Google started off as a search engine, innovative even in its early days of trying to structure the web. Since then Google has pretty much revolutionised the advertising market, enabling small businesses to advertise to whomever and wherever, entirely self-service. They brought CPC (Cost Per Click) to the masses.

Similar to Amazon’s model of turning cost centres such as hosting and warehousing into a profit centres, Google rewrote office apps, put them online and then charged businesses for using them. This turned Google from a consumer-focussed organisation to corporate-focussed too. While Microsoft offered Hotmail and Yahoo! offered its own Mail product, Google have been constantly finessing their Gmail product for both businesses and consumers.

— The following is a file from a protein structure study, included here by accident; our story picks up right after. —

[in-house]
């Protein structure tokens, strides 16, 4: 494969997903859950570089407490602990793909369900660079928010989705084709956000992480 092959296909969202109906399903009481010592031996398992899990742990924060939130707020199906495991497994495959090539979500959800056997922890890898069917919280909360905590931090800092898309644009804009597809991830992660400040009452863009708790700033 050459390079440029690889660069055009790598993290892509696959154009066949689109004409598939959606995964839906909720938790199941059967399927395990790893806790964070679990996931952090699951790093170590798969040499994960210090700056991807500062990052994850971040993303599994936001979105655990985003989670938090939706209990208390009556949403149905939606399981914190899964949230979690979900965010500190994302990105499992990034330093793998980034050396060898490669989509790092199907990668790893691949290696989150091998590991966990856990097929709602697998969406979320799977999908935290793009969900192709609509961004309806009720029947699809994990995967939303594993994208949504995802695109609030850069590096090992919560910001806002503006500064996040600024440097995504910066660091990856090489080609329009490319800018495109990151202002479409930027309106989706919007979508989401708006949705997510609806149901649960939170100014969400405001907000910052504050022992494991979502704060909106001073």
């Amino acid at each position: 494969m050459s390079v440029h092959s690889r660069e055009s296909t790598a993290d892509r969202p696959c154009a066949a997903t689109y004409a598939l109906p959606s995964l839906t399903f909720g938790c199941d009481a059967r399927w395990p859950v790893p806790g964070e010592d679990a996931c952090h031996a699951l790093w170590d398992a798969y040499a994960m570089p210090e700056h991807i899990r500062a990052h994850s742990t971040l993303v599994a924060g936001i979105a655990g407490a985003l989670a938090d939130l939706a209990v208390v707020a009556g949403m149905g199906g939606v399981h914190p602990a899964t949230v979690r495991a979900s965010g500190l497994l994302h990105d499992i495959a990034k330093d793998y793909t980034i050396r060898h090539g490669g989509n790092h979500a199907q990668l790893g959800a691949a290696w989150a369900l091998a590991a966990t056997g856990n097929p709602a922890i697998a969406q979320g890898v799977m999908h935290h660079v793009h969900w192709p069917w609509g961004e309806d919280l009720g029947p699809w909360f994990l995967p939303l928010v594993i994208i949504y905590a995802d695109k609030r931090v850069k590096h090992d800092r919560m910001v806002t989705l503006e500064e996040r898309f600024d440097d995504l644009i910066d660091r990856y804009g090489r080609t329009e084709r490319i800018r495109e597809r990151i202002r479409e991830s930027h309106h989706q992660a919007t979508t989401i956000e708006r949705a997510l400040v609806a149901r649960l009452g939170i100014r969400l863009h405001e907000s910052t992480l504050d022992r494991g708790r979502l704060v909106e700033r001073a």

Google Wave was a good example of witnessing Google’s innovative culture from the outside. They try new products. If they don’t work out, well at least they tried and they can move on to the next product trial.

Even though Google has grown to a modest sized organisation and gone public, it hasn’t backed off from the pace of innovation – it’s increased the pace.

Google Glass is still the most revolutionary technology I’ve used in recent years. It’s so revolutionary that I don’t think the mass public isn’t ready for it (and unfortunately can’t afford it). It’s a magnificent piece of kit – low weight, power, style, comfort and user interface.

And then cars. The car industry has needed a shake up for years. Cars haven’t really changed very much for decades. Dashboards haven’t changed much beyond car stereos.

Collectively, the car industry sat on its laurels and is now finding itself competing with technology vendors including Panasonic and Google who are offering driverless cars. The car industry is about to face up to a market which is going to start choosing to buy a driverless car from traditional car companies and a whole breed of new ones. I didn’t understand why Google bought Motorola. I would understand them buying a car company.